Pain in riots

I questioned in my last entry as to how we would be able to get people to learn and broaden their knowledge and experience.  There are two issues to this question; how education can be made more accessible to the masses; and how to encourage people to be more interested in education, in learning.

Today, whilst hanging out with a few course mates sipping alcoholic beverages, I realised one obvious answer to the latter question.  The answer is in an anagram of the title of this blog.

 

Have you solved it yet?

 

I’ll give you a bit more time.

 

No…?

 

Got it…?

 

 

Yup, it’s inspiration.  People are driven by inspiration (amongst other things).  Whilst in our round-table discussion, which spanned from philosophy to gossip, a friend of mine mentioned that she is inspired by two of us in the group, to not take this postgraduate degree as the final part of formal education for her.  The two of us mentioned here have one thing in common; we did our first degrees a while back and have returned to do this postgraduate degree after some years of working, because we seek knowledge, really.

I was slightly surprised to be used as an inspiration model, but I realised that I do the same with another two friends, who, if you think many of us are hungry for knowledge, they are starved of it.  They probably know more about more topics than any ten humans put together, but they are humble and are continuously searching for knowledge and consuming it like there is no tomorrow.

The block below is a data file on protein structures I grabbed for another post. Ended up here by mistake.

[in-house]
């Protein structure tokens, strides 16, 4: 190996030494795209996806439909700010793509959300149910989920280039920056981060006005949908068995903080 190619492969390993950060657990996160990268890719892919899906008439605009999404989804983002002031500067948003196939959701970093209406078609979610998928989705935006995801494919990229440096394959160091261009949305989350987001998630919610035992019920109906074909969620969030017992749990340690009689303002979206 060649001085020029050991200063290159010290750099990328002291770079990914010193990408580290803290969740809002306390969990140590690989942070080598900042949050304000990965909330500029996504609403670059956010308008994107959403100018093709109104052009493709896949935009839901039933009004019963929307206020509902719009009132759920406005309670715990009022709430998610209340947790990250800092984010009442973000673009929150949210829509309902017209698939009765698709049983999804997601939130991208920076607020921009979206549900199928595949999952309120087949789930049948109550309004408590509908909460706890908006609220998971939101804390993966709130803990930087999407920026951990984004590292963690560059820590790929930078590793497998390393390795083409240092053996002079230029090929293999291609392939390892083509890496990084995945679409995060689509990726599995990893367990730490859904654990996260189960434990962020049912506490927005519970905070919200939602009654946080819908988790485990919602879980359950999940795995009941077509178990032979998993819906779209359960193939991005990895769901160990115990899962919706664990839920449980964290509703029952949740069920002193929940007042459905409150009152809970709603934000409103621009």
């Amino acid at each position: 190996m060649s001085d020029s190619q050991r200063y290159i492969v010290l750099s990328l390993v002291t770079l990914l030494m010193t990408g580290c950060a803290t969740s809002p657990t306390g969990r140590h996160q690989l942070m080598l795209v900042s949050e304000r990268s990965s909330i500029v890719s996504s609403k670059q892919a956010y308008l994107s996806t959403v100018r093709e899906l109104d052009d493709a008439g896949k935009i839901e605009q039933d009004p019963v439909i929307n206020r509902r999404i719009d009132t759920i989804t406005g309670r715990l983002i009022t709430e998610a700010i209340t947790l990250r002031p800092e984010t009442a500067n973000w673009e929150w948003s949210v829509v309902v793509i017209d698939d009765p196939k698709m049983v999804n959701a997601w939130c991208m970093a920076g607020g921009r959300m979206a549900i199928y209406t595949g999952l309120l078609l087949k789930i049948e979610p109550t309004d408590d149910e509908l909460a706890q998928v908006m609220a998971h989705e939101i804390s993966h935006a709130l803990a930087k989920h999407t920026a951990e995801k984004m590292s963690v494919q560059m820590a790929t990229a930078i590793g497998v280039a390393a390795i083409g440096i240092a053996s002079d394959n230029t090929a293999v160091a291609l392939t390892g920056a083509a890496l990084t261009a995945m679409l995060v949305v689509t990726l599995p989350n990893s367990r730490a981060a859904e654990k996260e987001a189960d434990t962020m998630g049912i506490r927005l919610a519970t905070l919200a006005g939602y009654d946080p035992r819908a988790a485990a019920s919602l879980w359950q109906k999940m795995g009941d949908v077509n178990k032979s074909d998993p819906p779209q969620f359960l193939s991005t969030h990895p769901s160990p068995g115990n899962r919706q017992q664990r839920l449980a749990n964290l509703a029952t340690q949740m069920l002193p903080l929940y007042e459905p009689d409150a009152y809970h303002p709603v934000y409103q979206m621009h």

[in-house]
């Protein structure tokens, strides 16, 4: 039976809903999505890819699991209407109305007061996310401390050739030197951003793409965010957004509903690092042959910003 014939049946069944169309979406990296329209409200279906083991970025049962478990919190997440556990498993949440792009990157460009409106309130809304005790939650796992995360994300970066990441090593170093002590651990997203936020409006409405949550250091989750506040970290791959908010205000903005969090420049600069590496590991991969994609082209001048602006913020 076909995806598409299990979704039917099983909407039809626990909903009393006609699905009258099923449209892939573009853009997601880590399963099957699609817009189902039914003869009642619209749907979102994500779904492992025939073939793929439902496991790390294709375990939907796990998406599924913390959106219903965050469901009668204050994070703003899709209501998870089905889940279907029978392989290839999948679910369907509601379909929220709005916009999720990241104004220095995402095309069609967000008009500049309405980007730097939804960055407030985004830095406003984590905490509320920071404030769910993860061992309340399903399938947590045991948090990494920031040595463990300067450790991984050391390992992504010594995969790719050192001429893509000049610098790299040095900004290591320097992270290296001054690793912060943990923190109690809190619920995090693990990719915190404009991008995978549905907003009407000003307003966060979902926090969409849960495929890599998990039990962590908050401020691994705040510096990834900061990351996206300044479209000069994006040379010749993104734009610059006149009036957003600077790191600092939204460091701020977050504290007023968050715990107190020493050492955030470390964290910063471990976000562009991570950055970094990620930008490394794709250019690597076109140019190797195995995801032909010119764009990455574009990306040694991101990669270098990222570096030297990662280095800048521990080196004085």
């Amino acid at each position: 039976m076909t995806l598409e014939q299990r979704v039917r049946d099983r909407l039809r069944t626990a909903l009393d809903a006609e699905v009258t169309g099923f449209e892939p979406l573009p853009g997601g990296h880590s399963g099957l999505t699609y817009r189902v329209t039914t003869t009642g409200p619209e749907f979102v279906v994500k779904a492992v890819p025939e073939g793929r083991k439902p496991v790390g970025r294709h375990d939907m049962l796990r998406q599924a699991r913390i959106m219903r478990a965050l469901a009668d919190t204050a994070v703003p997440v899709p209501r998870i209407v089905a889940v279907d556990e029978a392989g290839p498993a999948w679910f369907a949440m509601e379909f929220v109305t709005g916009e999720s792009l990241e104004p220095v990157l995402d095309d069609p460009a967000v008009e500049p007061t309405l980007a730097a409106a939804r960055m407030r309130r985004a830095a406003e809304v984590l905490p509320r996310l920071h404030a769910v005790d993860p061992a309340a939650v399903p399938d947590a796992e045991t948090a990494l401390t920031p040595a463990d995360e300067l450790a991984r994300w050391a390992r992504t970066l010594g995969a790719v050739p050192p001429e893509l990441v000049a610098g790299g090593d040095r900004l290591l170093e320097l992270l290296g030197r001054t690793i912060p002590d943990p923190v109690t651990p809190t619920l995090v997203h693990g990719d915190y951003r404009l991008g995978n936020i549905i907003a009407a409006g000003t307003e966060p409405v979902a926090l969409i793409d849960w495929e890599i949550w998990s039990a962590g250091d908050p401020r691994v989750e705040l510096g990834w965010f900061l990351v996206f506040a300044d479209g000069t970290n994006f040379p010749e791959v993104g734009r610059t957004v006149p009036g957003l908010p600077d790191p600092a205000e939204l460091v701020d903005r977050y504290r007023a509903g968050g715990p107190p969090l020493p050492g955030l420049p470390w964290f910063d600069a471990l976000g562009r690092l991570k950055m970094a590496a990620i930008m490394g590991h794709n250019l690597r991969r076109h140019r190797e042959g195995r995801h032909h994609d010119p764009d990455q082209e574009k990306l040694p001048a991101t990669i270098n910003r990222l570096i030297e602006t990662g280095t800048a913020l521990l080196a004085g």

What drives them?  I don’t know… but that is not important.  The important thing is that we all search for inspiration around us and unknowingly, we serve as inspiration to others.

I saw an article recently that asked if there are any models of trust that can be used for lecturer-learner relationships.  I don’t know if there is, but I think that a lecturer/tutor that inspires is one that earns trust and respect from students.  Trust and respect can be earned in other ways, of course, but inspiration makes it that much more stimulating.  Trust and respect can be earned from a loyal relationship, from building strong communications, but when a student is inspired in a lesson, whether if it triggers emotions of ‘wanting to be like’ the lecturer or developing further interest and yearn to research further in the subject area, it makes the learner strive to be better and better.

So, if, in our daily lives, we could all consciously try to inspire and be aware of others who inspire us, I think that humanity will then be able to take that small step nearer to being better for the want of knowledge and experience.

 

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